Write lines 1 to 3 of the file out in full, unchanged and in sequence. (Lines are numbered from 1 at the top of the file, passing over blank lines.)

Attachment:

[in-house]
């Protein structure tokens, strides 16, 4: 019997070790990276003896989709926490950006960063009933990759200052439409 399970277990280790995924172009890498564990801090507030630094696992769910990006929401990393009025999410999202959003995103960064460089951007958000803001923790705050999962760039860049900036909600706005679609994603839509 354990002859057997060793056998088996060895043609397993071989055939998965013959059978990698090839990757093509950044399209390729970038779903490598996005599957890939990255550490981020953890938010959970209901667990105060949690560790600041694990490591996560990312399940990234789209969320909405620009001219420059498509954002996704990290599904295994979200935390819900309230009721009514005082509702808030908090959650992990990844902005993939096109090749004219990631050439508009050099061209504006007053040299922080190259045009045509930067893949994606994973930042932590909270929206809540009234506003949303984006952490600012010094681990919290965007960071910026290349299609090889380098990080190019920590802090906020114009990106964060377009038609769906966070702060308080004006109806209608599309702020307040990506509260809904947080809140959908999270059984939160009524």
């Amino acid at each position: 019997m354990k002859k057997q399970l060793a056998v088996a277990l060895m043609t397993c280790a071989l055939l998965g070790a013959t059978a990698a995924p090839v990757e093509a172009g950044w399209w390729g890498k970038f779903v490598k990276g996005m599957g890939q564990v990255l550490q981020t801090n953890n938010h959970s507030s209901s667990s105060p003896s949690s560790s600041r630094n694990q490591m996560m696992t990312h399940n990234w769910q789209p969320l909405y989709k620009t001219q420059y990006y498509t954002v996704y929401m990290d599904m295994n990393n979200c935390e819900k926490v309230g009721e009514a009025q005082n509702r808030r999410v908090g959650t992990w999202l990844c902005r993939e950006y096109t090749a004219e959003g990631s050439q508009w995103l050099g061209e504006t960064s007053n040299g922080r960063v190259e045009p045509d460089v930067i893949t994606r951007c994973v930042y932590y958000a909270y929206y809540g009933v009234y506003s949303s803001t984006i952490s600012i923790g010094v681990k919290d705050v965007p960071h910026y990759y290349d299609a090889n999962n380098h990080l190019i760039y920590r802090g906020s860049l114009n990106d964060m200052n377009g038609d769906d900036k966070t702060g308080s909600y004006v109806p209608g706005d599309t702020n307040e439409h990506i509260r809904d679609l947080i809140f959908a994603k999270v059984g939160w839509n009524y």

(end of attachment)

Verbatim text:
[in-house]
């Protein structure tokens, strides 16, 4: 019997070790990276003896989709926490950006960063009933990759200052439409 399970277990280790995924172009890498564990801090507030630094696992769910990006929401990393009025999410999202959003995103960064460089951007958000803001923790705050999962760039860049900036909600706005679609994603839509 354990002859057997060793056998088996060895043609397993071989055939998965013959059978990698090839990757093509950044399209390729970038779903490598996005599957890939990255550490981020953890938010959970209901667990105060949690560790600041694990490591996560990312399940990234789209969320909405620009001219420059498509954002996704990290599904295994979200935390819900309230009721009514005082509702808030908090959650992990990844902005993939096109090749004219990631050439508009050099061209504006007053040299922080190259045009045509930067893949994606994973930042932590909270929206809540009234506003949303984006952490600012010094681990919290965007960071910026290349299609090889380098990080190019920590802090906020114009990106964060377009038609769906966070702060308080004006109806209608599309702020307040990506509260809904947080809140959908999270059984939160009524």
């Amino acid at each position: 019997m354990k002859k057997q399970l060793a056998v088996a277990l060895m043609t397993c280790a071989l055939l998965g070790a013959t059978a990698a995924p090839v990757e093509a172009g950044w399209w390729g890498k970038f779903v490598k990276g996005m599957g890939q564990v990255l550490q981020t801090n953890n938010h959970s507030s209901s667990s105060p003896s949690s560790s600041r630094n694990q490591m996560m696992t990312h399940n990234w769910q789209p969320l909405y989709k620009t001219q420059y990006y498509t954002v996704y929401m990290d599904m295994n990393n979200c935390e819900k926490v309230g009721e009514a009025q005082n509702r808030r999410v908090g959650t992990w999202l990844c902005r993939e950006y096109t090749a004219e959003g990631s050439q508009w995103l050099g061209e504006t960064s007053n040299g922080r960063v190259e045009p045509d460089v930067i893949t994606r951007c994973v930042y932590y958000a909270y929206y809540g009933v009234y506003s949303s803001t984006i952490s600012i923790g010094v681990k919290d705050v965007p960071h910026y990759y290349d299609a090889n999962n380098h990080l190019i760039y920590r802090g906020s860049l114009n990106d964060m200052n377009g038609d769906d900036k966070t702060g308080s909600y004006v109806p209608g706005d599309t702020n307040e439409h990506i509260r809904d679609l947080i809140f959908a994603k999270v059984g939160w839509n009524y």